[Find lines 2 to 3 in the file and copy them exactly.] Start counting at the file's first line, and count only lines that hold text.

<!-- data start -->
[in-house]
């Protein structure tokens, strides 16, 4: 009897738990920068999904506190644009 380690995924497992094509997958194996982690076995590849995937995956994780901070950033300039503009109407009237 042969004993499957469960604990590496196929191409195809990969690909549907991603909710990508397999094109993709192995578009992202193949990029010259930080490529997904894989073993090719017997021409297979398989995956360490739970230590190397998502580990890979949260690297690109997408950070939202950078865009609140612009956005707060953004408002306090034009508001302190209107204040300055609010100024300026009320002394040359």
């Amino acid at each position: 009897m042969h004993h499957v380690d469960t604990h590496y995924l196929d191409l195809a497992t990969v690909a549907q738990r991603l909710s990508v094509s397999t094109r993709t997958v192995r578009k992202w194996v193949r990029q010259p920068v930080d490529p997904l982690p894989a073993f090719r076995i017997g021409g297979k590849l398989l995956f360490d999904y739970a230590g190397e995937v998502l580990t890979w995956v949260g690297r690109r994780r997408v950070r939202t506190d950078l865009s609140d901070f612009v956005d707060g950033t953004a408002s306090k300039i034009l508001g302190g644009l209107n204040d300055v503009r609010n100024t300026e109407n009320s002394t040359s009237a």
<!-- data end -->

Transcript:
């Protein structure tokens, strides 16, 4: 009897738990920068999904506190644009 380690995924497992094509997958194996982690076995590849995937995956994780901070950033300039503009109407009237 042969004993499957469960604990590496196929191409195809990969690909549907991603909710990508397999094109993709192995578009992202193949990029010259930080490529997904894989073993090719017997021409297979398989995956360490739970230590190397998502580990890979949260690297690109997408950070939202950078865009609140612009956005707060953004408002306090034009508001302190209107204040300055609010100024300026009320002394040359």
């Amino acid at each position: 009897m042969h004993h499957v380690d469960t604990h590496y995924l196929d191409l195809a497992t990969v690909a549907q738990r991603l909710s990508v094509s397999t094109r993709t997958v192995r578009k992202w194996v193949r990029q010259p920068v930080d490529p997904l982690p894989a073993f090719r076995i017997g021409g297979k590849l398989l995956f360490d999904y739970a230590g190397e995937v998502l580990t890979w995956v949260g690297r690109r994780r997408v950070r939202t506190d950078l865009s609140d901070f612009v956005d707060g950033t953004a408002s306090k300039i034009l508001g302190g644009l209107n204040d300055v503009r609010n100024t300026e109407n009320s002394t040359s009237a």